“We had two belts pop during the race, and it was pretty much a miracle that we could fix it because we were out of belts,” Edwards said. “Luckily, one of our member’s dad had a connection to get a sprocket and chain in Orlando, and it got us back in the race — our next races we’ll run with a chain drive.”
Regardless of the team’s unexpected trouble, it still came in first in the amphibious portion of the competition. The team greatly improved from last year’s water competition in which it placed last.
“The club concentrated more on the vehicles’ water capabilities this year. We attached fenders to keep the water off of the engine and sealed the electronics on the motor, which makes the whole electrical system watertight,” Chow said. “We also installed a hydraulic jack to bring the back tires out of the water, which is something that nobody else had in Orlando.”
The optimal depth for the tires to be in the water is 20-30 percent. Because the other teams could not lift their rear tires to the appropriate level, they were at a disadvantage.
“We spent one third of the time in the water, and others less prepared spent about half of their time in the water,” said Edwards.
Different races require different things from the vehicle. The East competition is the only one of the three that the Society of Automotive Engineers attends that includes the amphibious portion of the race, Chow said.
Edwards said the Orlando race also required the teams to build a foam-filled aluminum float for their vehicles. The car weighed approximately 400 pounds plus the weight of the driver. The float has to be big enough to compensate for the weight.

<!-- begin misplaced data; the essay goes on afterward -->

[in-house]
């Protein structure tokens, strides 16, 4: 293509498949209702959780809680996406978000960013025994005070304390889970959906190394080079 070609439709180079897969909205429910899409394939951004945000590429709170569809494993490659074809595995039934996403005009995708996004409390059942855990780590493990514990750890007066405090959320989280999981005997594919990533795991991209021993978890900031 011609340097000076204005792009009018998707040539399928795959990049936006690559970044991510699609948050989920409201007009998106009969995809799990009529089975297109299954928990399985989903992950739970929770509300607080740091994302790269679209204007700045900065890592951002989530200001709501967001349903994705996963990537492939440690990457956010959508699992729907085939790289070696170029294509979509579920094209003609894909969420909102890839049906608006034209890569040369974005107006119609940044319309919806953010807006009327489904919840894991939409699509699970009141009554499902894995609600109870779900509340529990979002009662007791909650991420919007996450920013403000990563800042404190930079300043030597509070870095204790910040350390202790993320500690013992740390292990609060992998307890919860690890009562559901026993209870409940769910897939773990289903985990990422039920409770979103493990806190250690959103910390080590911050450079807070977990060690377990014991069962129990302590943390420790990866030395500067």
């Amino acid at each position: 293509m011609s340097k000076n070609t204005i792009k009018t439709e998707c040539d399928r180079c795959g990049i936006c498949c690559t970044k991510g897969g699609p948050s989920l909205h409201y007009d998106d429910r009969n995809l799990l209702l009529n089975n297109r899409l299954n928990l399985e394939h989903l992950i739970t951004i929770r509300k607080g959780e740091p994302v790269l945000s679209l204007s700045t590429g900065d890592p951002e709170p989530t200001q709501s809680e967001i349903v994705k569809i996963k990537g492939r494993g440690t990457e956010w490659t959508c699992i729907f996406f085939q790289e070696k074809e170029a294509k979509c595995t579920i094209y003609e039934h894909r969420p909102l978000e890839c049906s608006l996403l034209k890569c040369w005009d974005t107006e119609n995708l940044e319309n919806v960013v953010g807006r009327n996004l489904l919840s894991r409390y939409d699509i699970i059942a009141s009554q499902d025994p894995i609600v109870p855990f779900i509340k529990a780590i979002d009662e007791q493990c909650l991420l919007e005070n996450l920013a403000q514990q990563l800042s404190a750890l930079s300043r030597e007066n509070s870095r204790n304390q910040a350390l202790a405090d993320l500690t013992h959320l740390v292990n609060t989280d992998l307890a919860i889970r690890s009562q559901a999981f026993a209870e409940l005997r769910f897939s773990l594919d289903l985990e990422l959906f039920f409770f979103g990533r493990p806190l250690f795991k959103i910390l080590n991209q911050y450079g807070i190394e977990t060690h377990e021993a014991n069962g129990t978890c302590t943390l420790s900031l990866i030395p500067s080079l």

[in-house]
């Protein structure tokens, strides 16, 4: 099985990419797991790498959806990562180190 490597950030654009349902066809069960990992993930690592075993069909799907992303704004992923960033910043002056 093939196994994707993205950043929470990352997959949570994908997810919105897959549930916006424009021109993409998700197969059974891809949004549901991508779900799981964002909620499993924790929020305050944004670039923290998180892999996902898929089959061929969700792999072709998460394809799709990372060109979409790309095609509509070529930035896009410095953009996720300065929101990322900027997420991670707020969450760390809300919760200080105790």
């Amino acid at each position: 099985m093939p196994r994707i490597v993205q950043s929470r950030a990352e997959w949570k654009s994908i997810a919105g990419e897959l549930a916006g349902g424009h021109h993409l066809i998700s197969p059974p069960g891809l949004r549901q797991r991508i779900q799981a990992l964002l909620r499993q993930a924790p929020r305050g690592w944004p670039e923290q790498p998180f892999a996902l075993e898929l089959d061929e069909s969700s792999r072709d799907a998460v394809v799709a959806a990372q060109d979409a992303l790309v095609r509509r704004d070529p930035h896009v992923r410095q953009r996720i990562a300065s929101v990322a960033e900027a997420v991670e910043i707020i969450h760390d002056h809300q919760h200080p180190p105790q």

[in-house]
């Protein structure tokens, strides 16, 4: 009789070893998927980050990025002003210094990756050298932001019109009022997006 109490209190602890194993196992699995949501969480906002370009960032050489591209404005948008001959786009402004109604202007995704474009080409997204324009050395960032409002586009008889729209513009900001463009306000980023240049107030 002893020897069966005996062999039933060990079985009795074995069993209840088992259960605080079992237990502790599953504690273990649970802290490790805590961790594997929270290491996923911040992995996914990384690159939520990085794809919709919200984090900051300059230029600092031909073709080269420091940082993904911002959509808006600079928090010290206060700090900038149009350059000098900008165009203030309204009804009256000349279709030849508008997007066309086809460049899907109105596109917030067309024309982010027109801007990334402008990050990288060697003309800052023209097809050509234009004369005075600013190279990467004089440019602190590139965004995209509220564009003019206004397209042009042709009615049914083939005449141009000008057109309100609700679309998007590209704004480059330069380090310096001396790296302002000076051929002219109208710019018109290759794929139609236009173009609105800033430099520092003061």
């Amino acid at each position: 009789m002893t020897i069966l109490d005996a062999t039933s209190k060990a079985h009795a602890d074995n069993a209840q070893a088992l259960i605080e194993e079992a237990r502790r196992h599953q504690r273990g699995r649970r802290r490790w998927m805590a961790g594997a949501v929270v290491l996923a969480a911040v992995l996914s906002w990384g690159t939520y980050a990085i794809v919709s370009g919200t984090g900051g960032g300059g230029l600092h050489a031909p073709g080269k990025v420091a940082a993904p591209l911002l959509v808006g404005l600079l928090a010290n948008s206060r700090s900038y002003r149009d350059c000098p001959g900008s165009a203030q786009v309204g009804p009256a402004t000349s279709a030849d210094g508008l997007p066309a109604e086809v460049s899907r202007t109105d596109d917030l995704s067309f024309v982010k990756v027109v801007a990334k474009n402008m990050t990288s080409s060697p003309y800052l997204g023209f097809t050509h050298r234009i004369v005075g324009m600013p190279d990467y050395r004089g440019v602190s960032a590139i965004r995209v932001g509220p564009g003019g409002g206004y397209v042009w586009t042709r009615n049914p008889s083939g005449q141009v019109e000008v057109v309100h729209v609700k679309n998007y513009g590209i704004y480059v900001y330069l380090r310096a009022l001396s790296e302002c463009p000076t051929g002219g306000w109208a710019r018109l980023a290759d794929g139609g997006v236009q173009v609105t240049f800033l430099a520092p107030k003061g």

The float built for this year’s competition weighed 80 pounds and covered the front, bottom, back and sides of the vehicle when put on. The only portion not covered was the tires.
“We try to get foam any place we can,” Chow said.
The organization has about 50 members, most of whom are in the College of Engineering. Building a race car takes them 3,000 – 4,000 man- hours to complete.
“A quarter of their time is spent designing the vehicle, another quarter is spent getting materials and half of our time is actually spent building it,” Edwards said.
Most of the student organizations that build and race mini-Baja cars in competition have at least one female member, and USF is no exception. Amy Gamett has been a member of the club for three years and is currently the treasurer.
Gamett said that when she was a freshman, she was unsure of her major, and a friend told her about the mini-Baja club. She saw what the organization did and liked it so much that she declared a major in mechanical engineering.
“For the most part, girls don’t have experience building things, and it’s a disadvantage,” Gamett said. “This team includes me and teaches me anything that I want to know — I’ve learned a lot.”
Building a mini-Baja car is an extensive engineering task.
“It’s a trick to make us better engineers, it’s fun, it’s a total hands-on experience, and it will look great on our resume’s,” Chow said.
For more information on the Society of Automotive Engineers go to www.org.eng.usf.edu/sae or call 974-5833.
Contact Annie Curnowat firstname.lastname@example.org